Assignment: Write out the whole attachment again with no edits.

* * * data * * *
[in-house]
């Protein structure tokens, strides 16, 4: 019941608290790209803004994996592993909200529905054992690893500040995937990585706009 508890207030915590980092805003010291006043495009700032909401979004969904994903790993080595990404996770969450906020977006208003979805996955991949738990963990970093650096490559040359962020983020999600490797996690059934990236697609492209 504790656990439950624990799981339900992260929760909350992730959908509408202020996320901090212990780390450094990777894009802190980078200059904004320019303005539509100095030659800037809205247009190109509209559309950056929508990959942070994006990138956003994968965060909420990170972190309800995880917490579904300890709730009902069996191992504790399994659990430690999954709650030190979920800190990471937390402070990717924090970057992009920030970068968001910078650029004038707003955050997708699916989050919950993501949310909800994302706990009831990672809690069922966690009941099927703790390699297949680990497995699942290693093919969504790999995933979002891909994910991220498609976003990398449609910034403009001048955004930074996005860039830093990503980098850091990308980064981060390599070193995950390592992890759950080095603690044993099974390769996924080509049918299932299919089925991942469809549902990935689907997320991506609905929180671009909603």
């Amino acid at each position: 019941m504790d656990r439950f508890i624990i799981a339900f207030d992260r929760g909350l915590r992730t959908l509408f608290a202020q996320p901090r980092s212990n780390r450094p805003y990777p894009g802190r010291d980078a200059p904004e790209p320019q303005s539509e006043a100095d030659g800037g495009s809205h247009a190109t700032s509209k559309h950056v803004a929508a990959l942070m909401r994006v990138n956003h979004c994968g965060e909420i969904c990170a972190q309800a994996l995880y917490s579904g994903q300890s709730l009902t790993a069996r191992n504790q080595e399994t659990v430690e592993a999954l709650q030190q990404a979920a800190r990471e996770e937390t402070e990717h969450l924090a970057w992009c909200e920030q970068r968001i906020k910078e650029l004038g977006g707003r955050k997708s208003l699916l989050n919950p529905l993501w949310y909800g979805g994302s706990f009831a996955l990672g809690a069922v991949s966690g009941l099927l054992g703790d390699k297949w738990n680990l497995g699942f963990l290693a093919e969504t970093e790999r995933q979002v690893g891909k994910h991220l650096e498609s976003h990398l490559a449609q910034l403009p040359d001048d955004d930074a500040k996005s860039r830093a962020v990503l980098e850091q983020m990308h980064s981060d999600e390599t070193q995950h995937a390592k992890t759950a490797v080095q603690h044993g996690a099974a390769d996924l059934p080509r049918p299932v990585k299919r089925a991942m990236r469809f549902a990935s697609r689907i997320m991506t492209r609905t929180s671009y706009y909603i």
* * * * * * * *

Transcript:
[in-house]
């Protein structure tokens, strides 16, 4: 019941608290790209803004994996592993909200529905054992690893500040995937990585706009 508890207030915590980092805003010291006043495009700032909401979004969904994903790993080595990404996770969450906020977006208003979805996955991949738990963990970093650096490559040359962020983020999600490797996690059934990236697609492209 504790656990439950624990799981339900992260929760909350992730959908509408202020996320901090212990780390450094990777894009802190980078200059904004320019303005539509100095030659800037809205247009190109509209559309950056929508990959942070994006990138956003994968965060909420990170972190309800995880917490579904300890709730009902069996191992504790399994659990430690999954709650030190979920800190990471937390402070990717924090970057992009920030970068968001910078650029004038707003955050997708699916989050919950993501949310909800994302706990009831990672809690069922966690009941099927703790390699297949680990497995699942290693093919969504790999995933979002891909994910991220498609976003990398449609910034403009001048955004930074996005860039830093990503980098850091990308980064981060390599070193995950390592992890759950080095603690044993099974390769996924080509049918299932299919089925991942469809549902990935689907997320991506609905929180671009909603």
């Amino acid at each position: 019941m504790d656990r439950f508890i624990i799981a339900f207030d992260r929760g909350l915590r992730t959908l509408f608290a202020q996320p901090r980092s212990n780390r450094p805003y990777p894009g802190r010291d980078a200059p904004e790209p320019q303005s539509e006043a100095d030659g800037g495009s809205h247009a190109t700032s509209k559309h950056v803004a929508a990959l942070m909401r994006v990138n956003h979004c994968g965060e909420i969904c990170a972190q309800a994996l995880y917490s579904g994903q300890s709730l009902t790993a069996r191992n504790q080595e399994t659990v430690e592993a999954l709650q030190q990404a979920a800190r990471e996770e937390t402070e990717h969450l924090a970057w992009c909200e920030q970068r968001i906020k910078e650029l004038g977006g707003r955050k997708s208003l699916l989050n919950p529905l993501w949310y909800g979805g994302s706990f009831a996955l990672g809690a069922v991949s966690g009941l099927l054992g703790d390699k297949w738990n680990l497995g699942f963990l290693a093919e969504t970093e790999r995933q979002v690893g891909k994910h991220l650096e498609s976003h990398l490559a449609q910034l403009p040359d001048d955004d930074a500040k996005s860039r830093a962020v990503l980098e850091q983020m990308h980064s981060d999600e390599t070193q995950h995937a390592k992890t759950a490797v080095q603690h044993g996690a099974a390769d996924l059934p080509r049918p299932v990585k299919r089925a991942m990236r469809f549902a990935s697609r689907i997320m991506t492209r609905t929180s671009y706009y909603i």